Lately, in the nutrition class I work with on campus, we talked about how little lifestyle changes can have a large impact in the long-term, including in regards to our risk for developing health conditions such as cardiovascular disease (CVD).
Many individuals aren’t aware of their risk for CVD. Mayo Clinic has developed this tool to help individuals become more aware of their risk and recognize the impact little changes can make in lowering their risk and increasing their quality of health.
Here is the link to the interactive tool: Heart Disease Risk Calculator.
Some of the recommends to lower our risk for Heart Disease include the following:
Increase intake of fruits and vegetables: Have you ever heard of the DASH diet (Dietary Approaches to Stop Hypertension)? This dietary lifestyle focuses on increasing intake of vegetables, fruits, whole grains, legumes, nuts and seeds, low-fat dairy, and small quantities of meat while lowering the intake of sodium. It has been shown to help lower systolic blood pressure, as described by the National Heart, Lung, and Blood Institute.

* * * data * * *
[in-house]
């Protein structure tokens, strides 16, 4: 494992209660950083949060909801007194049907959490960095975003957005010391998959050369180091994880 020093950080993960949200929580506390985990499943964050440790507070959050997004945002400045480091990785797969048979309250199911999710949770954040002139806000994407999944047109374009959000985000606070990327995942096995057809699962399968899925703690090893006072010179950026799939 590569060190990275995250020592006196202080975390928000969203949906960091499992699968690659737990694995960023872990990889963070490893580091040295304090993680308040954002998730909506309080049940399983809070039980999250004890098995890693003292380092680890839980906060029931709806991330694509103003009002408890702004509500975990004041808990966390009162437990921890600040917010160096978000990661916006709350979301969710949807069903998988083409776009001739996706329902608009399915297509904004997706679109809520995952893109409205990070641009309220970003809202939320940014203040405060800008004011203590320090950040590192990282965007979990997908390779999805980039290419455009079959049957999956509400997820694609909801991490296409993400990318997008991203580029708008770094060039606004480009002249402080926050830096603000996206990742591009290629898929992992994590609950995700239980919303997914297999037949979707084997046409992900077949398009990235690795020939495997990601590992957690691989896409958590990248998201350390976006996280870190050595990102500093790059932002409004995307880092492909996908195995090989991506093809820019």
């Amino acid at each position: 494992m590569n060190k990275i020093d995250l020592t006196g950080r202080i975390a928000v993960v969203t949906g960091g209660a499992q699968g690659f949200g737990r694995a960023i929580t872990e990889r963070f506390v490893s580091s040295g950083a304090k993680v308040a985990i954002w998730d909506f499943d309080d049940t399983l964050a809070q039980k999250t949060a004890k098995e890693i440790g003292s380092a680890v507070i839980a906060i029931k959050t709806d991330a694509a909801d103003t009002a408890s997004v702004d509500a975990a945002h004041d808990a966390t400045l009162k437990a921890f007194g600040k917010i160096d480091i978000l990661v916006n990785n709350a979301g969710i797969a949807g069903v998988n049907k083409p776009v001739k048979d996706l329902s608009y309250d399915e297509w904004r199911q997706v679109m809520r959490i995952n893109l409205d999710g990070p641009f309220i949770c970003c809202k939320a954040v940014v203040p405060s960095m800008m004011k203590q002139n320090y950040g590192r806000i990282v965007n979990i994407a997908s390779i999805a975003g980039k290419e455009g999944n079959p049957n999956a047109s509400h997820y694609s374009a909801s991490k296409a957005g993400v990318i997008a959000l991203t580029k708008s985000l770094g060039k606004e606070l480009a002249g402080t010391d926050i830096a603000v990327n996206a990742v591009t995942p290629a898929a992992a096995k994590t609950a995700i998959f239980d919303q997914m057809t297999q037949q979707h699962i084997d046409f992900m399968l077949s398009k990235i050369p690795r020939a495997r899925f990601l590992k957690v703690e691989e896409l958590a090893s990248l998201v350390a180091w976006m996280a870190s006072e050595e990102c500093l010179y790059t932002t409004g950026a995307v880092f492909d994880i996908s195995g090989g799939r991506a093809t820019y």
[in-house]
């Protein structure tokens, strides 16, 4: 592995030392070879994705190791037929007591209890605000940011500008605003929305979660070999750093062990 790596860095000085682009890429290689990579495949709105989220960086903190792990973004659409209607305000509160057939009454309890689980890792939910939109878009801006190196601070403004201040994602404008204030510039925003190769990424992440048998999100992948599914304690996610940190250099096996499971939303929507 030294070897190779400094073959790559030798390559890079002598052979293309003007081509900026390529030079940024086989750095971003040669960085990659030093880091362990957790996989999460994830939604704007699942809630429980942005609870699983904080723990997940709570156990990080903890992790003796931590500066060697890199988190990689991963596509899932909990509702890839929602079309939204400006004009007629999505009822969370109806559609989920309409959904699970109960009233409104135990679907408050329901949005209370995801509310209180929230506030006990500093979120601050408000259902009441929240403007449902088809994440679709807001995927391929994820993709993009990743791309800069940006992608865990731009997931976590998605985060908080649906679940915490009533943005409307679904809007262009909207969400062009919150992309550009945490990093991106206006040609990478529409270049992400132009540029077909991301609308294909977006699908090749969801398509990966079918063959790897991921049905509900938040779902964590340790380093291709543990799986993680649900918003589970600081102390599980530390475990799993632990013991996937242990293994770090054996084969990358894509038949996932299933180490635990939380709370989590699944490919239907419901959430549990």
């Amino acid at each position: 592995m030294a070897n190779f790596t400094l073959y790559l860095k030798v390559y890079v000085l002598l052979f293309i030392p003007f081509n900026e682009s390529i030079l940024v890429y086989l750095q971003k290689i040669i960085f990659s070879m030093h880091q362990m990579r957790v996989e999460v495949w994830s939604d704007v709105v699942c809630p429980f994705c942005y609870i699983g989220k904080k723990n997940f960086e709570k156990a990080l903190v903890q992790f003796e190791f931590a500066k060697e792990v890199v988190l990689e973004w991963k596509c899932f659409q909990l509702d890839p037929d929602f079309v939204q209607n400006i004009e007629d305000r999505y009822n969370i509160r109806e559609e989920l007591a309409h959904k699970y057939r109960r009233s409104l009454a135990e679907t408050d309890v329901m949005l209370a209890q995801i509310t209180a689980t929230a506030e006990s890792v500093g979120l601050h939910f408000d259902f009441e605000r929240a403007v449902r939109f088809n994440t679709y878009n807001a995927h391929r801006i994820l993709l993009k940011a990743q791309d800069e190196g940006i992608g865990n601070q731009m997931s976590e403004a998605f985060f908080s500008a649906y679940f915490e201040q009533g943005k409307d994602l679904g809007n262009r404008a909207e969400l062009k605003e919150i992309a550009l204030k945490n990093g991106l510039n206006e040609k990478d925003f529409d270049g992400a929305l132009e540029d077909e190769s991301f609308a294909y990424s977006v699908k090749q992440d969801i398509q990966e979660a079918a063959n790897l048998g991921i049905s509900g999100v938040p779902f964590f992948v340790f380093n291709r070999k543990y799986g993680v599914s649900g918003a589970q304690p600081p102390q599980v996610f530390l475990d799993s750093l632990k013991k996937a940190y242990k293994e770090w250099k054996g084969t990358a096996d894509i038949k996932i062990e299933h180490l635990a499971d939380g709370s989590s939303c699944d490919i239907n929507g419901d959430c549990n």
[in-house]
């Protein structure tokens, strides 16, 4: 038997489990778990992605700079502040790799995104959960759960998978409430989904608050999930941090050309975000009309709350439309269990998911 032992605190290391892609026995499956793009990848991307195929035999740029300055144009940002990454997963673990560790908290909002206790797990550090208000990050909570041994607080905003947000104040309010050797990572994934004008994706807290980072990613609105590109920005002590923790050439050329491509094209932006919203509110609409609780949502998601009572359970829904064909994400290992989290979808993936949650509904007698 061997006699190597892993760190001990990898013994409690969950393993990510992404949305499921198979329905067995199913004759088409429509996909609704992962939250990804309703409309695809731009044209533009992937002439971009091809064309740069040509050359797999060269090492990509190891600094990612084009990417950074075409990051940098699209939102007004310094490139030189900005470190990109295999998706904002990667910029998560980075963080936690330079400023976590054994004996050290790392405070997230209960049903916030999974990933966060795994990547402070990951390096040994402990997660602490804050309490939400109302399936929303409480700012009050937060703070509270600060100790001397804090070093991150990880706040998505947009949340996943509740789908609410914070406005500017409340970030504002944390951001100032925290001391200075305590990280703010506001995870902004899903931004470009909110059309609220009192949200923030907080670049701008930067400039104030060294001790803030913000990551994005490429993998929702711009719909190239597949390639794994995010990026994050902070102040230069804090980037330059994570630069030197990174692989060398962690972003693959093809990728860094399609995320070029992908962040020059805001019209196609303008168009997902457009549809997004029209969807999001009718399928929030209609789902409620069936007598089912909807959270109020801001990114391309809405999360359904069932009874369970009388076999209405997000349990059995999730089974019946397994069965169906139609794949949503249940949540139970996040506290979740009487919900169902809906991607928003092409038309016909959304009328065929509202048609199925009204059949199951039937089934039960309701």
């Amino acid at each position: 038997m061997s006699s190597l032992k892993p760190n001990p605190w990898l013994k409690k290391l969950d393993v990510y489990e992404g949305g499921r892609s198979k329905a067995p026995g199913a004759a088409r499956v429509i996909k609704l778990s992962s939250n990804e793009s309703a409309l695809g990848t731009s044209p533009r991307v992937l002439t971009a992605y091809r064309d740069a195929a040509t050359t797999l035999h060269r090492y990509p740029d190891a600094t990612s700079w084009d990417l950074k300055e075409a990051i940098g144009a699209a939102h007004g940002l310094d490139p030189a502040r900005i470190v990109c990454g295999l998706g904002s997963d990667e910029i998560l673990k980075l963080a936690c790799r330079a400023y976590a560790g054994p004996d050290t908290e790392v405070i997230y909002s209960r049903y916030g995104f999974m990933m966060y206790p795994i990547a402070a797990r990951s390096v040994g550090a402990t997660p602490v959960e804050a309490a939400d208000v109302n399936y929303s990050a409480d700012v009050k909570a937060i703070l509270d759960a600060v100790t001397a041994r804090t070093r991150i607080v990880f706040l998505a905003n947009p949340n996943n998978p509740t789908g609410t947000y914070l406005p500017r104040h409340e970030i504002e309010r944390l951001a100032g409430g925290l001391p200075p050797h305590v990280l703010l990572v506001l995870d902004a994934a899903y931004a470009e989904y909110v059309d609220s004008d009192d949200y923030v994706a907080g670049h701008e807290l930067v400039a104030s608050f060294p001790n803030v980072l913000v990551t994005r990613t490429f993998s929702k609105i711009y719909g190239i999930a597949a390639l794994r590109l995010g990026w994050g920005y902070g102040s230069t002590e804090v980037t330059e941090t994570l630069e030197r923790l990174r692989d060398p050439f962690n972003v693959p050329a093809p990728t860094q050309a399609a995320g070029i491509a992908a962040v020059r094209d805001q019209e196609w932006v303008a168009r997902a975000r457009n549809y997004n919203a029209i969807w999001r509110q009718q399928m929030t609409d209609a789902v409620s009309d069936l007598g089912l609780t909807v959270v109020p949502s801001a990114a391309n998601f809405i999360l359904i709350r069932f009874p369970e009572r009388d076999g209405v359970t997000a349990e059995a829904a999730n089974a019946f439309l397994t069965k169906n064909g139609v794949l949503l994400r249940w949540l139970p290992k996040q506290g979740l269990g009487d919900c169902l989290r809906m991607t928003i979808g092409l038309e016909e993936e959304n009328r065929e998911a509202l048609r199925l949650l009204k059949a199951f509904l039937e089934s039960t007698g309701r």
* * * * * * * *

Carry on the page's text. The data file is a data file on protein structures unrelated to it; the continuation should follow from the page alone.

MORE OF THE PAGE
Less sodium and added sugar: One lifestyle behavior the American Heart Association recommends to increase our quality of health and lower our risk for developing CVD is to lower our intake of sodium and added sugars.
Increase Physical Activity: The American Heart Association also recommends being more physically active.
What are some of your tricks to cut back on the salt and added sugar in recipes? I have found that herbs and spices add flavor with little sodium added. Using fruits in dishes also helps cut back on added sugars.
What is your favorite way to get up and moving?